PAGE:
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When is AI safety research harmful?

Ha! 

Personally, I've gotten a lot of value in having a buddy look over my work and chat with me about it -- a fresh perspective is really useful, not just for copyedits but also for building on my first thoughts. If you don't yet know people you could ask for this, you might find it valuable to reach out to SERI, CERI, or other community orgs that aim to help junior x-risk researchers. (presumably ZERI and JERI are next.) Happy to chat more via DM if that would be useful :) 

When is AI safety research harmful?

I think this is a pretty important topic, and one I haven't seen discussed as often as I'd like! Thanks for writing it up.

I think you could get more engagement with this topic if you spent some more time smoothing out the presentation of your writeup. For example, there are a few typos in the summary section that made me less excited to read the rest of the piece. Given that you now have a pretty interesting piece of thinking written, it might be pretty feasible to find a smart junior person who could give you copyedits and comments. 

Demandingness and Time/Money Tradeoffs are Orthogonal

Self-signaling value ain't something to sneeze at. Personally, a lot of my desire-for-demandingness is about reinforcing my identity as someone who's willing to make sacrifices in order to do good. ("reinforcing" meaning both getting good  at that skill, and assuring myself that that's what I'm like :) 

Will more AI systems be trained to make use of preexisting computational tools?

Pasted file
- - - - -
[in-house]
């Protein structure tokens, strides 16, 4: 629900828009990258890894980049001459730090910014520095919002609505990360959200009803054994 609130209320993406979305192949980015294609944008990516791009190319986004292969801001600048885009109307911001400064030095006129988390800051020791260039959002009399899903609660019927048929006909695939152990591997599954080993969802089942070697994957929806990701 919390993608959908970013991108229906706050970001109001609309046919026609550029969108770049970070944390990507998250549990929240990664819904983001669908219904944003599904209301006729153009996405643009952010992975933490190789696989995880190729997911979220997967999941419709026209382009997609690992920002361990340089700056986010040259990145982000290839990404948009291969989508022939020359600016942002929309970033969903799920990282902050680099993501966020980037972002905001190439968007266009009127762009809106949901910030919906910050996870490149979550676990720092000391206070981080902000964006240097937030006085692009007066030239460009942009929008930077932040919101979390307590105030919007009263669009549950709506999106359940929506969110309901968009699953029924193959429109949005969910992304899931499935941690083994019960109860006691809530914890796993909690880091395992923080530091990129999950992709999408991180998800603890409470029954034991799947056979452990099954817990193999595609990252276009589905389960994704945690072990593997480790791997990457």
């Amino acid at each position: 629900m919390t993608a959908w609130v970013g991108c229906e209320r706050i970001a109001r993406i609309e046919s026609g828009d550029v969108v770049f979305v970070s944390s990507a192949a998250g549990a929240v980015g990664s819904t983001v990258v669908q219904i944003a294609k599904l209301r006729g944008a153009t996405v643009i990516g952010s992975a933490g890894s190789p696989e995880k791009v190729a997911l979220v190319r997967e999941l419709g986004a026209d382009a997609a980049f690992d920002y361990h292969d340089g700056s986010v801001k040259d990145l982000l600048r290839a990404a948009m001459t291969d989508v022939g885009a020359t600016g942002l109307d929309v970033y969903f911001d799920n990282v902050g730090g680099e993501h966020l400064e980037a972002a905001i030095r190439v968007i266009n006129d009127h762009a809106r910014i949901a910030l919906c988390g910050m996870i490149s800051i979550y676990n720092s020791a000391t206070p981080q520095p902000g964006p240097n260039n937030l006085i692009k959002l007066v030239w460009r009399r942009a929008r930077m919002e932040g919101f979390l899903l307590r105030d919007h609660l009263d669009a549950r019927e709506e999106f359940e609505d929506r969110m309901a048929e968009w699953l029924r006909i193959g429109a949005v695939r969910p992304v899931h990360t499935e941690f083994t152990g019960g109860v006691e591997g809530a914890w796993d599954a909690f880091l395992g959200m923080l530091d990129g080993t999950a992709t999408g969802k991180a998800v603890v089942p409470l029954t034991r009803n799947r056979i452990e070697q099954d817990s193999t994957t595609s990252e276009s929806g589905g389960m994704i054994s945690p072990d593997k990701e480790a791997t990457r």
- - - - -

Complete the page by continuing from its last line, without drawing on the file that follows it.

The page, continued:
epistemic status: "the best way to learn is by saying something wrong and being corrected." These statements are all intended as "my best guess" from someone who's not super technical and could easily be wrong about AI progress.

Please Share Your Perspectives on the Degree of Societal Impact from Transformative AI Outcomes

In general, I'm skeptical of surveys like this -- I participated in a similar one a few years ago that didn't have super useful results, though I think it was kind of useful for clarifying my own thinking.  But that's pretty outside-viewy. Let me take a stab at making that general skepticism concrete -- trying to elucidate why people might struggle to answer, slash why the questions you're asking won't yield super useful answers. 

I expect that the 'right' answer depends on carefully enumerating and considering a bunch of different plausible scenarios, and what you'll get instead is either uncertainty or vague intuitive guesses. If you mostly want vague intuitive guesses, great! I would guess you'd get more clarity from trying to elicit people's particular models / expected trajectories.

My rough experience is that people working in AI governance mostly think about particular trajectories/dynamics of AI progress that they consider especially plausible/important/tractable, so they might only have insight into particular configurations of variables you consider. Or their insight might be at a  more granular level, weighing e.g. the impact of AI development in particular corporate labs.

Skimming your survey, the answer that feels right to me is often that the effect depends a lot on circumstances. For example, fast takeoff worlds where fast takeoff is anticipated  look extremely different from fast takeoff worlds where it comes as a surprise.

Useful Vices for Wicked Problems

This piece is...pretty amazing. I could see this being really useful for me as an AI governance researcher, possibly the most useful thing I've read this year. Thanks!

Do you have any advice for eliciting feedback from people when you're doing rapid iteration? I generally find it valuable to share Google Docs with people as I'm working through ideas, but it can be hard to communicate the kind of feedback that's most useful for rough documents. Maybe it's good to flag "these are hot takes, I'm looking for strong arguments against them to refine my viewpoint, don't bother with small details for now"?